NASA has had to resign itself to suspending all routine excursions for its astronauts until further notice while waiting to learn more about a new liquid leak that occurred during a full excursion last March.
It’s official: NASA was reluctantly forced to announce the suspension of routine spacewalks for all of its astronauts for at least a few months. The reason: She could no longer trust her suits after several critical incidents, some of which put the lives of astronauts in danger.
In the short term, this means that all non-essential spacewalks (EVA) will be postponed indefinitely. American astronauts will therefore only eject when the International Space Station is in urgent need of repairs; Unless it is a priority order, leaving the station is out of the question until further notice.
“Until we better understand what happened in the last EVA, we won’t be dating again.” confirms Dana Weigel, one of those in charge participating in the management of the station quoted by Space.com. This break should last at least until next July. On that date, the defective or suspect combinations will be returned to Earth for analysis. From this date it will probably take a few weeks before the cause of the breakdown can be determined with certainty.
A new fluid leak that awakens an old trauma
This decision is directly related to a series of malfunctions that caused cold sweats for NASA teams, starting with the affected astronauts. The last such incident occurred on March 23, and German ESA astronaut Matthias Maurer paid the price.
During his exit, the temperature regulation system of his EMU (Extravehicular Mobility Unit) suit broke down. The sufferer therefore found himself with a water leak in his sealed helmet; an obviously critical situation in the vacuum of space. This poses direct danger to the astronaut, left to his own devices and confined in a flooded jar in the midst of the space vacuum. This liquid can also penetrate into other subsystems; This can lead to a dramatic loss of communications or the oxygen return system, for example.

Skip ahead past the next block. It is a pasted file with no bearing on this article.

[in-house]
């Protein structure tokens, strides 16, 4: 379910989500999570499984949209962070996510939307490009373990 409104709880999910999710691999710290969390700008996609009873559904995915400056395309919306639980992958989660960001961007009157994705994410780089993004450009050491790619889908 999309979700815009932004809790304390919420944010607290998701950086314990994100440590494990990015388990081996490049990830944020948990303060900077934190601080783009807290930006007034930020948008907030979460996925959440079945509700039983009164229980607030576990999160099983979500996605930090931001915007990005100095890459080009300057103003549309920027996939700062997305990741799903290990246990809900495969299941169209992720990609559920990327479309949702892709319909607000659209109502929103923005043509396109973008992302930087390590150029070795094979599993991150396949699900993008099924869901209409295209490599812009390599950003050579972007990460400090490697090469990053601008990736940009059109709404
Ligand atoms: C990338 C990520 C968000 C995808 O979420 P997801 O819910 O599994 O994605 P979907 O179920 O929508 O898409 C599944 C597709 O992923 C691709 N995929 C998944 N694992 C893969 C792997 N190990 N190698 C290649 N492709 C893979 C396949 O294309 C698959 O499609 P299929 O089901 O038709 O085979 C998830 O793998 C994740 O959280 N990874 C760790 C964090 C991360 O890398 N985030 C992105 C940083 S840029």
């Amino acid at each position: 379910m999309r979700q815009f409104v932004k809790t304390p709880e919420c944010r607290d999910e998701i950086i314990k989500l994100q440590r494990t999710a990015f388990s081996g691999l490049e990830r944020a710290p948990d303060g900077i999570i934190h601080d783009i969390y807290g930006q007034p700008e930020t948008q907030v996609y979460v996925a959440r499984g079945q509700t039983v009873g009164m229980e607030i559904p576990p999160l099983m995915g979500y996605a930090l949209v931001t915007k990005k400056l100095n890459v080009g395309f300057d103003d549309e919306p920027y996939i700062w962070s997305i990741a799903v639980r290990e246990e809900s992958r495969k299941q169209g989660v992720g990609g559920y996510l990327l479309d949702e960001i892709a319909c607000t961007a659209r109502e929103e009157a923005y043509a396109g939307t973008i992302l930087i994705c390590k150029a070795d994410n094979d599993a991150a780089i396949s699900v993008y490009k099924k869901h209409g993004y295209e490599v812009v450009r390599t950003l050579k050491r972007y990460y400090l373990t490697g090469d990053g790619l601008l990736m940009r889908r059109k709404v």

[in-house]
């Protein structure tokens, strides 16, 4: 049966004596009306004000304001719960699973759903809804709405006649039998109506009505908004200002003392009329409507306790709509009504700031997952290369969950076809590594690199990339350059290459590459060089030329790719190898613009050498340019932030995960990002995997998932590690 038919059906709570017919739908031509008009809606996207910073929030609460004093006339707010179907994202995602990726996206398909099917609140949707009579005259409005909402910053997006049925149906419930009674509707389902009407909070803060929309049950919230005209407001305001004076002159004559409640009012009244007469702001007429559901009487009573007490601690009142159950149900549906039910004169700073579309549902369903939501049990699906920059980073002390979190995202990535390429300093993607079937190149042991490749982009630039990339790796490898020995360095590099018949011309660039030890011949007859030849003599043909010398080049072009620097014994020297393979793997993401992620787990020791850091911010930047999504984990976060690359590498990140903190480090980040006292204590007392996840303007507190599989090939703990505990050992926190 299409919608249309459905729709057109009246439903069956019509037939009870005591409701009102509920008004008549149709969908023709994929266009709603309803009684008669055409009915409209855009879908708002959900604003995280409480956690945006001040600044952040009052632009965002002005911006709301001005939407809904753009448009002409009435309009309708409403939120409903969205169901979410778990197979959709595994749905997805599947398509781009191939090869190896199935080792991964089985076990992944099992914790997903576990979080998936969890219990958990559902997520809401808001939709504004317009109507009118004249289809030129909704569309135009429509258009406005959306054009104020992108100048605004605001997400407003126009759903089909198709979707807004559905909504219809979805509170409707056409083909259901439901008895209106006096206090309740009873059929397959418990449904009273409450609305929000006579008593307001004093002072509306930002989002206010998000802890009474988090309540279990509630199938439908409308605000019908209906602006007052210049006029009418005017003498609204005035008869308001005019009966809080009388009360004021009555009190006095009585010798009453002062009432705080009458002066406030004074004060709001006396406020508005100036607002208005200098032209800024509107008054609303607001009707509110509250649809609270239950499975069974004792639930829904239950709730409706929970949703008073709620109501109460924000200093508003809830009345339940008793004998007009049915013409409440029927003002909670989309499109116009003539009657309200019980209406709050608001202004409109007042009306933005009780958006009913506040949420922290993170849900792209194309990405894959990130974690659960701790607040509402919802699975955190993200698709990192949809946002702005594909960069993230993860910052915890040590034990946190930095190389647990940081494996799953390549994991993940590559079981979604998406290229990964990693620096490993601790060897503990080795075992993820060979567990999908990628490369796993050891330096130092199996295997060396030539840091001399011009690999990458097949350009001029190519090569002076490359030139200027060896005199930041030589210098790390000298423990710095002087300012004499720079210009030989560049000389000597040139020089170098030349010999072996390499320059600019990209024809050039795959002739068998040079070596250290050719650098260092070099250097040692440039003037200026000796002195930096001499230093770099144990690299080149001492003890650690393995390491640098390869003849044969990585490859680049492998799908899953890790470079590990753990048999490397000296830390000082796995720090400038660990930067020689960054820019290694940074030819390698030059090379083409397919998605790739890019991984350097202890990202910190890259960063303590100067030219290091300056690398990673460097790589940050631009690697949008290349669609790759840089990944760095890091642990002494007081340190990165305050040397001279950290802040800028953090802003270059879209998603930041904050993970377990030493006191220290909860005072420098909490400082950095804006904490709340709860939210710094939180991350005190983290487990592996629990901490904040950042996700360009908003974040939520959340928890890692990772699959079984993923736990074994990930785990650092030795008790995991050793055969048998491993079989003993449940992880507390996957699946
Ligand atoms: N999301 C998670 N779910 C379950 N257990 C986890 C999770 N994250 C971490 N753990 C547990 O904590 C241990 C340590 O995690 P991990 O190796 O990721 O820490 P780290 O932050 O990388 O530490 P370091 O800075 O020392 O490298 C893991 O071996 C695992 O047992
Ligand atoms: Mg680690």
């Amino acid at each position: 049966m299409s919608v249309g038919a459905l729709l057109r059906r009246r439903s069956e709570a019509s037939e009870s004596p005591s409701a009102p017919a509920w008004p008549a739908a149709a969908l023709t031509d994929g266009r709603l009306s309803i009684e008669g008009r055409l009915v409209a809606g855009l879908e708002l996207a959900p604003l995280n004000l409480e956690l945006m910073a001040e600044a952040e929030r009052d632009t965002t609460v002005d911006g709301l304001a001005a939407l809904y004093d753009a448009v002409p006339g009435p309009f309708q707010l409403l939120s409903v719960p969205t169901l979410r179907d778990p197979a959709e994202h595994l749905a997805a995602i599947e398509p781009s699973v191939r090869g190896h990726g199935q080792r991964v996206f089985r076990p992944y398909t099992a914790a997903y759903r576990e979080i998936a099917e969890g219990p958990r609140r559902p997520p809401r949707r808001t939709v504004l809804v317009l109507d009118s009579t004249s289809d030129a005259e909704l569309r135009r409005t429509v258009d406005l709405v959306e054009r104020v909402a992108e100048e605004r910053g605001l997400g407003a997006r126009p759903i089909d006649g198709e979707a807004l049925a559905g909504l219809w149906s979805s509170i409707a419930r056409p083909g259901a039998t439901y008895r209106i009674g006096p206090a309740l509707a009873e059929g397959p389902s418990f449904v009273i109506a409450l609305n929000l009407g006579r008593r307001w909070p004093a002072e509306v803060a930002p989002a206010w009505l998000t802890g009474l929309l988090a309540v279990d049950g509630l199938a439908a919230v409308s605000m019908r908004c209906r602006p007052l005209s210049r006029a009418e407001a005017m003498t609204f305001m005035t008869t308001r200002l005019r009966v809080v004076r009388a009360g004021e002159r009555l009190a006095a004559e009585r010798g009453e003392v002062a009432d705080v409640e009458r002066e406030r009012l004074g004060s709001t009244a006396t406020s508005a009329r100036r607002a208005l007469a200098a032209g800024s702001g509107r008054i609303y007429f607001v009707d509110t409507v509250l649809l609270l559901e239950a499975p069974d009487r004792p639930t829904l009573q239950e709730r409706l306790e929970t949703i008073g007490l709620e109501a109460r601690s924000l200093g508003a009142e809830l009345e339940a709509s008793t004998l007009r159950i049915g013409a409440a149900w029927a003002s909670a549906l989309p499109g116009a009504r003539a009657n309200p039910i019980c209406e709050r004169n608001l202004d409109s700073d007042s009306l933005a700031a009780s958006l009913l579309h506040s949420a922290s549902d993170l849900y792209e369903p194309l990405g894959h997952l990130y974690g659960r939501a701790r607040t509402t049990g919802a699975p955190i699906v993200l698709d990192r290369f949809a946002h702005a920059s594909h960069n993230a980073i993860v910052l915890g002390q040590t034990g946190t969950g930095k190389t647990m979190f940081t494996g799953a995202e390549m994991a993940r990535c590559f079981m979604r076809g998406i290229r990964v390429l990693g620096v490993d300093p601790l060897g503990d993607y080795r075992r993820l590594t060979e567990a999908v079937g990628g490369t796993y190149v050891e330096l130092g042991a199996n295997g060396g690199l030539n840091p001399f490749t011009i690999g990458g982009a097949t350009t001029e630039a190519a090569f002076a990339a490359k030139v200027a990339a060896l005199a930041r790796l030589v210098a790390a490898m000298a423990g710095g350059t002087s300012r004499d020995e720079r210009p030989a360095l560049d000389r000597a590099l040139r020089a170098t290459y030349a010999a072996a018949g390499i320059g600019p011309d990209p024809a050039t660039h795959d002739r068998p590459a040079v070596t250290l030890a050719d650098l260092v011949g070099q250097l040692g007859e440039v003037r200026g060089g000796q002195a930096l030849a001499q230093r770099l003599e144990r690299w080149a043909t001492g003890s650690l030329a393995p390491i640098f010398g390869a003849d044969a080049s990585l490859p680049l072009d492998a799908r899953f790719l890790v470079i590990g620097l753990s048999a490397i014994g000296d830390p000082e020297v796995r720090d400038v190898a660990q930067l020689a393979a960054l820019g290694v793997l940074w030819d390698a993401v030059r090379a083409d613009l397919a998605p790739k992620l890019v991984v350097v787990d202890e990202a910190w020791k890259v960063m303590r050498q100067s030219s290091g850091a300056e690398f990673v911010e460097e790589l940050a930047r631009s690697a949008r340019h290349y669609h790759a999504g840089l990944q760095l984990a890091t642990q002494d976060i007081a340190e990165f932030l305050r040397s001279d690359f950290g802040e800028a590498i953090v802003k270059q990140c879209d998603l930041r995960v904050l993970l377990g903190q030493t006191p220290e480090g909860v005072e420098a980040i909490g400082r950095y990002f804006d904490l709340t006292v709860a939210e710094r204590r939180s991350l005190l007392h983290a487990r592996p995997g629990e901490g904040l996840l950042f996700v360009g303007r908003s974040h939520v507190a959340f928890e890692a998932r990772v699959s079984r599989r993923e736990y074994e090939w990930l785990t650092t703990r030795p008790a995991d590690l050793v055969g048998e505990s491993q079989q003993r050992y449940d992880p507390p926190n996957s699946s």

And unfortunately this is not an isolated case. In 2013 it was the Italian Luca Parmitano who found himself in the same situation, caught on video by the way. “My head is very wet and I feel like it’s getting worse“, he first explained to the control team 400 kilometers below, obviously not reassured.
A chilling testimony that surprised NASA; after a few checks and looks that were as concerned as they were perplexed, the officials were forced to call off the operation. Well, it took her. Fortunately, the astronaut was able to remain calm, because the situation could easily have ended dramatically.
“The liquid completely covered my eyes and nose. It was very difficult to see. I have not heard anything. It was very difficult to communicate. I came out of the memory and groped back until I found the airlock‘ says the astronaut. A frightening testimony.
A poll next July
“Of all the problems we’ve encountered in EVA so far, this is probably the most serious‘ confirmed Chris Hansen, in charge of the investigative cell that managed the Parmitano case. “I am not aware of any other malfunction that would pose such a hazard“.
At that time, NASA also decided to pause the excursions until investigators could shed light on the case. At the end of their investigation, they determined that the leak was connected to a Filter clogged with silica. After a malfunction at a water treatment center at NASA’s Johnson Space Center (JSC) in Houston, that contaminant would have made its way into the coolant that circulates throughout the suit to keep the astronaut from getting sun-roasted.
The analysis planned for next July will clarify whether this was also the case with Matthias Maurer’s mishap. “We will look for obvious signs of contamination, tampering, or anything else‘ explains Dana Weigel, Program Director at JSC. Until then, NASA is sending a shipment of absorbent panels to limit risk on critical missions. But that’s like putting a band-aid on a big open wound; this countermeasure will not solve the root of the problemand NASA is well aware of this.
Antiques it’s high time to put away